Take Dubai as an example, seeking to create a diversified economy not reliant on oil revenues, the city started reinventing itself from the mid-1990s as a tourism, real estate and financial services hub, that attracted leading businesses and qualified expats from all over the world.
Now, the territory has cast a new vision for its future premised on Artificial Intelligence, Science and Technology, and is set to launch a probe mission to Mars by 2020. Dubai`s vision is clear, and it will no doubt attract focused investments that will help it attain its goals. At present, the same cannot be said of Zimbabwe unfortunately.
Chris Griffiths, CEO of Anglo American Platinum recently said to Zimbabwe`s Mines minister, Winston Chitando, “You think I will bring half a billion dollars to Zimbabwe when you guys keep chopping and changing the rules? There is no way I will do that.” Zimbabwe is just not yet open for business!
Citing a Mauritius Investment Attache, a Mr Maheswa Oodit, The Herald recently had a story of how Zimbabwe is now Africa’s most favoured investment destination, only second to South Africa. Interestingly, this assertion is primarily based on the number of investment inquiries. Unfortunately, investment inquiries and investment commitments do not measure up to anything in the real world. The sure and clearest indication that a country is a sought after investment destination, is in the actual investments made in the country.
Who will forget how The Herald boisterously cheered Aliko Dangote`s visit to the country in 2015, as the start of what is known in the state newspaper`s parlance, as “mega deals.” And to this day, nothing concrete has come out of Mr Dangote`s visit.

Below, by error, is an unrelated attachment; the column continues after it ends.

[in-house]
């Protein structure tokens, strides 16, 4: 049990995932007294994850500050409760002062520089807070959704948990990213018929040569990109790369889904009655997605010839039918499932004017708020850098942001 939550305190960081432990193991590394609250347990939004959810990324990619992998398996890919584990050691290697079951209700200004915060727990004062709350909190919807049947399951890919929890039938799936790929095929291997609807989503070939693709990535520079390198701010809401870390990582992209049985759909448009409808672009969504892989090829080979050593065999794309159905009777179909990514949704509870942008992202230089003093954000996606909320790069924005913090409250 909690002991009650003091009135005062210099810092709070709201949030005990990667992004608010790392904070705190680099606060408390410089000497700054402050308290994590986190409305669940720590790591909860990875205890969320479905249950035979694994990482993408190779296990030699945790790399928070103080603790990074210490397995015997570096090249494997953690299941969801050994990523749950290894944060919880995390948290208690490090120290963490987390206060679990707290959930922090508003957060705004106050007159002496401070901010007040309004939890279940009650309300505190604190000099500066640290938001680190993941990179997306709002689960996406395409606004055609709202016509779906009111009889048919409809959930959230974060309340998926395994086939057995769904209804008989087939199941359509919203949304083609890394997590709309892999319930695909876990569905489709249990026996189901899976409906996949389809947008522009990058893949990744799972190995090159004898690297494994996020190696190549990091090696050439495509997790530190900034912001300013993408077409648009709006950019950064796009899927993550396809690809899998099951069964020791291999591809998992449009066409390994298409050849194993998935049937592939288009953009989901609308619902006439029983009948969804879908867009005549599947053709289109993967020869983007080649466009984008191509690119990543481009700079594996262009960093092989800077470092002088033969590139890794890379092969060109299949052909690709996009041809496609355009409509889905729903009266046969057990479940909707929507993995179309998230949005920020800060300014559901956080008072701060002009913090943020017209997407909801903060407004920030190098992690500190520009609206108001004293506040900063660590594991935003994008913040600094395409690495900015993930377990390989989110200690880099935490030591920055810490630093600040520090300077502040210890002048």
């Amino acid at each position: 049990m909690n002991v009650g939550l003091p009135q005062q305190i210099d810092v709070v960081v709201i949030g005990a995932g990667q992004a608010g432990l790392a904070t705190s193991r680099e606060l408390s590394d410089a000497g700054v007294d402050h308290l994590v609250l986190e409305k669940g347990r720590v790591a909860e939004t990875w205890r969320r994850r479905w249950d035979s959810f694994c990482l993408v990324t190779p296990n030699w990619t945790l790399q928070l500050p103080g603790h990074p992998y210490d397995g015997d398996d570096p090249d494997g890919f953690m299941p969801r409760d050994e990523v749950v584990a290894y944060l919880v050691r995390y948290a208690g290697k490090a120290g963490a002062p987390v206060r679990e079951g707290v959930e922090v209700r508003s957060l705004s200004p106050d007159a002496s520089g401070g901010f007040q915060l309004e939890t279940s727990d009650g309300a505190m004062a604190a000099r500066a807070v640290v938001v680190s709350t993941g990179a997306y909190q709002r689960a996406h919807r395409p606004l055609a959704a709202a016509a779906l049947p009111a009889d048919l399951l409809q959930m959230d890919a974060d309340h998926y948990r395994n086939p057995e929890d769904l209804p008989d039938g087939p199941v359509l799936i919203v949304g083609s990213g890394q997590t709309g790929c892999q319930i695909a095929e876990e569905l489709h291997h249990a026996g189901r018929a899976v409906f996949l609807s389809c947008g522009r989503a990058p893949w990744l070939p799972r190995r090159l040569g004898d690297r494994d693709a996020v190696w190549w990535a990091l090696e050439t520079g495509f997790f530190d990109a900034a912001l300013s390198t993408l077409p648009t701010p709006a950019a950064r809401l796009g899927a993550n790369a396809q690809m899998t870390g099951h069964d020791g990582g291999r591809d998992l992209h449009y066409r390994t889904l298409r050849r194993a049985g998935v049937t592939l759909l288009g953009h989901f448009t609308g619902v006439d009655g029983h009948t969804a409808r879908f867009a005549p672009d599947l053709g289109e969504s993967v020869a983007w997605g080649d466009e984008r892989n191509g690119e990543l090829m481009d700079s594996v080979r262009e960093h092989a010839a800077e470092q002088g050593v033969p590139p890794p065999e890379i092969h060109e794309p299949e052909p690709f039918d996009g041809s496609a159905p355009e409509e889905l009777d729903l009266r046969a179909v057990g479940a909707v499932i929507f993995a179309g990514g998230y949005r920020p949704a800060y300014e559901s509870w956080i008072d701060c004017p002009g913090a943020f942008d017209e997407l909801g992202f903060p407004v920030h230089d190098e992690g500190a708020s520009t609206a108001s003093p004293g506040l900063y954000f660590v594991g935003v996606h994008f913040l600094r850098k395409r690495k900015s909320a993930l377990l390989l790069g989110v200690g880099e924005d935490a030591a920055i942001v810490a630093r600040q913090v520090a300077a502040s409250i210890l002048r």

The $3 billion in investment commitments that is being counted as one of the successes of President Mnangagwa`s first 100 days in office, unfortunately does not count for much, until these are translated into actual capital flows. And this brings us back to the first lie that Zimbabweans desperately want to believe as true – “Zimbabwe is open for business.”
Capital is colour blind, has no sympathy, and is self-serving, typically seeking the path of least resistance. It is not going to come simply because Zimbabwe has had a change in personnel or out of sentimentalism. So long as the underlying issues that turned it off in the first place are existent, then it will not be inclined to come to our shores. These issues include endemic corruption, choppy and inconsistent government policy, absence of a lucid national vision and development plan that everyone can rally behind.
To my mind therefore, regardless of how these untruths are constantly shoved down our throats, it doesn`t make them any more palatable. Zimbabwe is not yet open for business because there are serious issues we have not yet resolved, and secondly, Zimbabwe is definitely not the most sought after investment destination!
By Perry Munzwembiri for The Source